Giordano Bruno was a monk, poet, scientist, and magician on the run from the Roman Inquisition on charges of heresy for his belief that the Earth orbits the sun and that the universe is infinite. This alone could have got him burned at the stake, but he was also a student of occult philosophies and magic.
In S.J. Parris's gripping novel, Bruno's pursuit of this rare knowledge brings him to London, where he is unexpectedly recruited by Queen Elizabeth I and is sent undercover to Oxford University on the pretext of a royal visitation. Officially Bruno is to take part in a debate on the Copernican theory of the universe; unofficially, he is to find out whatever he can about a Catholic plot to overthrow the queen.
His mission is dramatically thrown off course by a series of grisly murders and a spirited and beautiful young woman. As Bruno begins to discover a pattern in these killings, he realizes that no one at Oxford is who he seems to be. Bruno must attempt to outwit a killer who appears obsessed with the boundary between truth and heresy.
Like The Dante Club and The Alienist, this clever, sophisticated, exceptionally enjoyable novel is written with the unstoppable narrative propulsion and stylistic flair of the very best historical thrillers.
P r o l o g u e
Monastery of San Domenico Maggiore, Naples
The outer door was thrown open with a crash that resounded along the passage,
and the floorboards shook with the purposeful marching of several
pairs of feet. Inside the small cubicle where I perched on the edge of a
wooden bench, taking care not to sit too close to the hole that opened over
the cesspit beneath, my little candle flickered in the sudden draught of their
entrance, sending wavering shadows growing and shrinking along the stone
walls. Allora, I thought, looking up. They have come for me at last.
The footsteps halted outside the cubicle door, to be replaced by the furious hammering of a fist and the abbots throaty voice, strained beyond its usual placid tones of diplomacy.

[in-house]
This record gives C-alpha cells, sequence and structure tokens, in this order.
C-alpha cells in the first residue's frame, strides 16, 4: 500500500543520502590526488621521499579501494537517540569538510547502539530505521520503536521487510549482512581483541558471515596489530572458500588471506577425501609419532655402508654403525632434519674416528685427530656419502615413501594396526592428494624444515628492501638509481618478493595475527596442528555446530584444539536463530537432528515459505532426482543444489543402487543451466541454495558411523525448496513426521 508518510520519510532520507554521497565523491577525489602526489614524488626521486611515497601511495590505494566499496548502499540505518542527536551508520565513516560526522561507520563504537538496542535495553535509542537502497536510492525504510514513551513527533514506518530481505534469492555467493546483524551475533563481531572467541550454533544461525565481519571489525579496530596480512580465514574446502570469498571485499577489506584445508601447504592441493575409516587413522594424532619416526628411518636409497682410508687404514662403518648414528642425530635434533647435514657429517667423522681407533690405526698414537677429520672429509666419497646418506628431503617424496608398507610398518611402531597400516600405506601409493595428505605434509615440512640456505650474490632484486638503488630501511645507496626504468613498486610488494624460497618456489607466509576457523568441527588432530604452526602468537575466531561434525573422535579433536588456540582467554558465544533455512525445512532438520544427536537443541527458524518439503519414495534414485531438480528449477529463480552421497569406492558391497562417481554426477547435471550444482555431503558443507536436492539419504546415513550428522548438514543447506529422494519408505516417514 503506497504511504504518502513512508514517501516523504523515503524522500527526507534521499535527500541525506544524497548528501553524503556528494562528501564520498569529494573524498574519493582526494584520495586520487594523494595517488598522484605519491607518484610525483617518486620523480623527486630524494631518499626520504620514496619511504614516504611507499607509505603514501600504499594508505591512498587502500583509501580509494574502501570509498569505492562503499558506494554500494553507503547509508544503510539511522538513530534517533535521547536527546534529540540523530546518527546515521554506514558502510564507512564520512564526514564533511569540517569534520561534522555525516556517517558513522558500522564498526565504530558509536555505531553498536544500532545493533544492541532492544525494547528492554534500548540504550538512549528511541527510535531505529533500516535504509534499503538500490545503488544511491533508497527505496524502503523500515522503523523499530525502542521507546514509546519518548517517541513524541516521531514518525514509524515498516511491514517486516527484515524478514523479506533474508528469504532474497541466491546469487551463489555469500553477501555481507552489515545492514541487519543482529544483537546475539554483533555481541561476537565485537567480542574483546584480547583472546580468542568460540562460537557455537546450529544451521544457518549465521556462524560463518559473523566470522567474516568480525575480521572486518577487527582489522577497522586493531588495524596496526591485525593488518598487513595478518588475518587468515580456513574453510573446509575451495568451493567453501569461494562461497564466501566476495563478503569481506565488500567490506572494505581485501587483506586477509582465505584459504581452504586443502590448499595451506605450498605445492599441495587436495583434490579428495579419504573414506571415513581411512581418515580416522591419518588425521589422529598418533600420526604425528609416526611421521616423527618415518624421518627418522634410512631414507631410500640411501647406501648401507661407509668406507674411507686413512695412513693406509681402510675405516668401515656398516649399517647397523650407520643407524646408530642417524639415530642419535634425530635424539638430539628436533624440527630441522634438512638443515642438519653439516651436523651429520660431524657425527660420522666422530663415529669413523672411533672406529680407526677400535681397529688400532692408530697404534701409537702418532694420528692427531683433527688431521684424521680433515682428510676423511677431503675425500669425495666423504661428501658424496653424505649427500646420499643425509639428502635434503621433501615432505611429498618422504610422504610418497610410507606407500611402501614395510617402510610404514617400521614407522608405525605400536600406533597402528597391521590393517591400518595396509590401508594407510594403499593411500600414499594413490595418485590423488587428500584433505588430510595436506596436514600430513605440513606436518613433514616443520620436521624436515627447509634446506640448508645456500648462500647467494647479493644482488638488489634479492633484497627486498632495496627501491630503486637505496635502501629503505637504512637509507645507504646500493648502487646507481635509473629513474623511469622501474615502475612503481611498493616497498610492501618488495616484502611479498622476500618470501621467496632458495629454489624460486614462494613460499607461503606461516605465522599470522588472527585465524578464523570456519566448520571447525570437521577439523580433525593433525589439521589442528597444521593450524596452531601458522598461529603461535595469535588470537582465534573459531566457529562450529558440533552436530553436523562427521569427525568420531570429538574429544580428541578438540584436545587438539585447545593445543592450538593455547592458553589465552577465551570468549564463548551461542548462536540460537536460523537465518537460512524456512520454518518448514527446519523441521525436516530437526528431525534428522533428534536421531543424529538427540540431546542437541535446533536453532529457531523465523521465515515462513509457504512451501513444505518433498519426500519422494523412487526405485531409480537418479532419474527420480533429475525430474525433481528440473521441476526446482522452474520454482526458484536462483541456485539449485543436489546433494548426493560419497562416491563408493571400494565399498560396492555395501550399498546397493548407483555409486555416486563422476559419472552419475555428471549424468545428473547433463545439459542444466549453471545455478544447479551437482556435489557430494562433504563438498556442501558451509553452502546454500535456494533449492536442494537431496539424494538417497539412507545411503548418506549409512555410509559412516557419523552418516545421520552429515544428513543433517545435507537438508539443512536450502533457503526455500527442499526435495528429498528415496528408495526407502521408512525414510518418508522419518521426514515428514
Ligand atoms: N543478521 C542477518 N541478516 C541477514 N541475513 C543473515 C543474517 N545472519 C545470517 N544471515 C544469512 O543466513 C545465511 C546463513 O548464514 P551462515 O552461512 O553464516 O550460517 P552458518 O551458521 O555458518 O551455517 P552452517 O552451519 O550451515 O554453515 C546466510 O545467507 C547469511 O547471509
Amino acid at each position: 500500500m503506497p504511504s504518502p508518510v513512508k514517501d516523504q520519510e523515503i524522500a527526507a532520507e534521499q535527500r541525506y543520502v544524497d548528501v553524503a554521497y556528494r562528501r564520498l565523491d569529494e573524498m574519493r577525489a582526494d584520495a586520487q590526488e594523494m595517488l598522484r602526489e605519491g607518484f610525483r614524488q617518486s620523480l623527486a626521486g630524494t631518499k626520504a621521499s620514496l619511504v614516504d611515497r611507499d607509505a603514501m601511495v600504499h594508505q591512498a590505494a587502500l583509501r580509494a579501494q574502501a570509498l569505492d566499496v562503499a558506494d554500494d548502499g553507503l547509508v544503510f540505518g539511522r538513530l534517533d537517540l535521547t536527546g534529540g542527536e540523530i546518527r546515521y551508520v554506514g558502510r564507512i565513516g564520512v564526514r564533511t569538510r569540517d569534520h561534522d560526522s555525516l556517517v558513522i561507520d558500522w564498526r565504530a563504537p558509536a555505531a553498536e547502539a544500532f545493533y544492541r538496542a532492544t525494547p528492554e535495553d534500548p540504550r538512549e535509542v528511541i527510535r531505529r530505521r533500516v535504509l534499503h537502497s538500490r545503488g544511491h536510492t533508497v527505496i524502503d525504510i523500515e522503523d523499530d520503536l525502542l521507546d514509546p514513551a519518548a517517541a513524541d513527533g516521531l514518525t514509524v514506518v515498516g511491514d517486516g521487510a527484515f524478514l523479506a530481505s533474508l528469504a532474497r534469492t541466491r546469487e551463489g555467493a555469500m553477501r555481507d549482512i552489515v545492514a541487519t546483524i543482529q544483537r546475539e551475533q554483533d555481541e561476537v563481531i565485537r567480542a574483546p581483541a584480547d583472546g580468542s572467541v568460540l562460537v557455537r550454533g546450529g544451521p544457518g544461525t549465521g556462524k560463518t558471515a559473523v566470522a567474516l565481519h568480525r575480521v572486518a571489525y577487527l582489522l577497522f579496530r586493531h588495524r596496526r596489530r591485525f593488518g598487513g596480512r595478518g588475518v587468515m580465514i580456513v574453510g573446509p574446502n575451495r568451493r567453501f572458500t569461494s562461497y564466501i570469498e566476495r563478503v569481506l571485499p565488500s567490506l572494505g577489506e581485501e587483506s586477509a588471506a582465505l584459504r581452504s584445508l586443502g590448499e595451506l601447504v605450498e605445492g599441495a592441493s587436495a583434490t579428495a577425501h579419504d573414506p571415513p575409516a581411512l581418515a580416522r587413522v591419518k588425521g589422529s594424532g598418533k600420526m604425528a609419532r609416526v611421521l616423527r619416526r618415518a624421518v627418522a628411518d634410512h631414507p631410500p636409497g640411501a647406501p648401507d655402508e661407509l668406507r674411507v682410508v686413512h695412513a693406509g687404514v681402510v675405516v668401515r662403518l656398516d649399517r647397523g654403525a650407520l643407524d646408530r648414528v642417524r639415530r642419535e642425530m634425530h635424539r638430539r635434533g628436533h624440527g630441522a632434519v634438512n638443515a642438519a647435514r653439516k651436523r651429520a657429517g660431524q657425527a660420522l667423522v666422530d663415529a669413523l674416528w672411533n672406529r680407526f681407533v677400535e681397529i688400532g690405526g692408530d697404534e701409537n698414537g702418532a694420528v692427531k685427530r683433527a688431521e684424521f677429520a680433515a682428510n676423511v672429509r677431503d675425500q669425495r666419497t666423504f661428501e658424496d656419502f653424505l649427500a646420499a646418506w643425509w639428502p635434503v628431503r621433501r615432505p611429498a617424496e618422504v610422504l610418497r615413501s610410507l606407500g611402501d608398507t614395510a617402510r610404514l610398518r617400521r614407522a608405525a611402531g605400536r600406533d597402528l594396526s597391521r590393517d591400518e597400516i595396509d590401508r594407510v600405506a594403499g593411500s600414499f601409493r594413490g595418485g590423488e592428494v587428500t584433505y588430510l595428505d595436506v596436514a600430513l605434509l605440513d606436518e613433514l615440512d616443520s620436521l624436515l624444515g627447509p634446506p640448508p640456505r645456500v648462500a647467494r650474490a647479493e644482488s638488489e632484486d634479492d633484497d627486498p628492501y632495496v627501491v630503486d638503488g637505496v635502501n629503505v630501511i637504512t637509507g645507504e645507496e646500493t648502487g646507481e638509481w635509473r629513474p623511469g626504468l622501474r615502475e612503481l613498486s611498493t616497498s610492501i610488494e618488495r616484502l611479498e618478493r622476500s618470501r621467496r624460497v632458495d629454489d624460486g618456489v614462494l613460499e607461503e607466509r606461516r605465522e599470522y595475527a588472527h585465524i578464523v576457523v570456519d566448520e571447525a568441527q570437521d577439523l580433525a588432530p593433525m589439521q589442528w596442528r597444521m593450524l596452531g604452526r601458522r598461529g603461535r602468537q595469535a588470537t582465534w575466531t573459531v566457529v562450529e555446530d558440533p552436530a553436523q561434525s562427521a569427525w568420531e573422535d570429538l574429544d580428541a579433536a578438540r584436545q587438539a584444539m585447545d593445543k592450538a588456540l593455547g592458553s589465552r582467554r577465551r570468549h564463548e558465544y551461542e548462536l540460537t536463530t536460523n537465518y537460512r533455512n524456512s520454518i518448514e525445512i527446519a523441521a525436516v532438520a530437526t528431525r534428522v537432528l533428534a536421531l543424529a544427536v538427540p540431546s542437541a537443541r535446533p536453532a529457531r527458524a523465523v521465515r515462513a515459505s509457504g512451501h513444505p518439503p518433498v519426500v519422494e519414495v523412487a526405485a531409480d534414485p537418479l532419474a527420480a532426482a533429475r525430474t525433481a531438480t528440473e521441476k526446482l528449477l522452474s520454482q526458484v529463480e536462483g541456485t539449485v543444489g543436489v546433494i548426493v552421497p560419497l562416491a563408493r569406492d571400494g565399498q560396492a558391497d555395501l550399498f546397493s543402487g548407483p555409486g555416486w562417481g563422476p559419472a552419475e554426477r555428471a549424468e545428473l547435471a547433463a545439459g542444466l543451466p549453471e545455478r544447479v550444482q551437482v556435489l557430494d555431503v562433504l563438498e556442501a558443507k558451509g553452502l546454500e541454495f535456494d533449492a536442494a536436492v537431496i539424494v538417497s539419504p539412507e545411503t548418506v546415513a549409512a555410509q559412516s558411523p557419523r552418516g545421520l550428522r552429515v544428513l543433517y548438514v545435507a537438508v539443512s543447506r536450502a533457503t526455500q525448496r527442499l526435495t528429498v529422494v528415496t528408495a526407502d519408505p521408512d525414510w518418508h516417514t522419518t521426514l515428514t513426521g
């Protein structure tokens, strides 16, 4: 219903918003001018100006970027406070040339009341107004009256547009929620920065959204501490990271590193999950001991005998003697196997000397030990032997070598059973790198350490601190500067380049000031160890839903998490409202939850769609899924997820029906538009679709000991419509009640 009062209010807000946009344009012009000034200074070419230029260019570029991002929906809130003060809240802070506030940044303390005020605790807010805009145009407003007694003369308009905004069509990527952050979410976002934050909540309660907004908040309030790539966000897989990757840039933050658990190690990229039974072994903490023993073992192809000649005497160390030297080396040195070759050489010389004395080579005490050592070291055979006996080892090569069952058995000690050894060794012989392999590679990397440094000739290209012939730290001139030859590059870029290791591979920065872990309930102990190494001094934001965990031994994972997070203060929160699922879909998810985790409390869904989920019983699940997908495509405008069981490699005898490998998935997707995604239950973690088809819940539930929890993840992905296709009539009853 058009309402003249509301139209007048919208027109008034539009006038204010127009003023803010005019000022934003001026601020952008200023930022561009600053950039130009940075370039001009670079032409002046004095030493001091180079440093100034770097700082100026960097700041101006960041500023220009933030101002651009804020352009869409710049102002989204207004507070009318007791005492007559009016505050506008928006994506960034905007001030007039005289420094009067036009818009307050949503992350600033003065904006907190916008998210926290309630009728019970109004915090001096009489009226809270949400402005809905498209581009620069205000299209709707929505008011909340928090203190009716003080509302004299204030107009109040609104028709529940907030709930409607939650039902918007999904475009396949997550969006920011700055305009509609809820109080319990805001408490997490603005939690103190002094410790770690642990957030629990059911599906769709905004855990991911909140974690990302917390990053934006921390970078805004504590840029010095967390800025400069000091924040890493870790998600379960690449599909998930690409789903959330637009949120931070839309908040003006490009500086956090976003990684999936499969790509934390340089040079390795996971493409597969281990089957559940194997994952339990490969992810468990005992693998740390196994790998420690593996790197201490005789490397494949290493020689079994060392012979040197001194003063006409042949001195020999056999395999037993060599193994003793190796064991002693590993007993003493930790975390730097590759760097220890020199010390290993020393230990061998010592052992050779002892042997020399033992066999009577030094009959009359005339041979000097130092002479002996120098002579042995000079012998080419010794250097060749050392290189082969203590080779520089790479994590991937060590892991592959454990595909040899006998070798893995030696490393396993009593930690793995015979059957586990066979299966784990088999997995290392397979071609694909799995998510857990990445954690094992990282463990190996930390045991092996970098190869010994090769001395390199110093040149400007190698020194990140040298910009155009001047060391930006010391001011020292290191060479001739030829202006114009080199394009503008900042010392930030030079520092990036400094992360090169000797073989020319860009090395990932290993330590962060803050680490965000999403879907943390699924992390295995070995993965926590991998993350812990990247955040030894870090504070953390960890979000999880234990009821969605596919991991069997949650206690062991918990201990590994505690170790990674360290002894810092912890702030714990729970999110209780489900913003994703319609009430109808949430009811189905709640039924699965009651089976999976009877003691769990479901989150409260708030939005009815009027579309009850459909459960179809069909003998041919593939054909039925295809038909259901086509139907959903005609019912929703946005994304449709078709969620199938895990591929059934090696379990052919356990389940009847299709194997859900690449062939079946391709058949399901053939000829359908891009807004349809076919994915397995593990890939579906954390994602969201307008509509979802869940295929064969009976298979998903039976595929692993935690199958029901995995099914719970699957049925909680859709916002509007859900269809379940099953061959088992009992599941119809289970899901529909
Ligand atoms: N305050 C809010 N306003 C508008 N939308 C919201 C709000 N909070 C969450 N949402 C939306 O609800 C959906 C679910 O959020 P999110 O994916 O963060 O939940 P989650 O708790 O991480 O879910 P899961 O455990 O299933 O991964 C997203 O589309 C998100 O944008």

Fra Giordano! I order you to come out this instant, with whatever you hold in your hands in plain sight!
I caught a snigger from one of the monks who accompanied him, swiftly followed by a stern...
Fans of historical mysteries will be thrilled to discover this first installment in an anticipated series. 25 out of 26 BookBrowse readers rated Heresy 4 or 5 stars. Here's what they had to say:
I loved this book! I was pulled into the story immediately and fascinated with all the twists and turns as well as the historical detail. It's intricately plotted, but avoids becoming cumbersome with details (Jean T). The characters are very well-developed, the story is exciting, and the mystery is a winner (Donna N)! I highly recommend this book to fans of historical fiction and mysteries as well as those interested in English history (Chris G). (Reviewed by BookBrowse First Impression Reviewers).
Full Review (667 words).
Giordano Bruno (1548-1600) was an Italian Dominican priest, philosopher, mathematician and astronomer. After studying for several years in Naples, he entered the Order of St. Dominic at the age of 15, and was ordained priest in 1572. He was known for his belief in the infinite nature of the universe, identifying the Earth's sun as just one of an infinite number of stars and heavenly bodies, and asserting that God had no particular relation to Earth over any other part of the universe. He was charged with heresy in 1576 for his views and outspoken criticism of theological doctrines. From then on he wandered from country to country, facing persecution in each place until he was finally delivered to the Inquisition in 1592. The numerous ...
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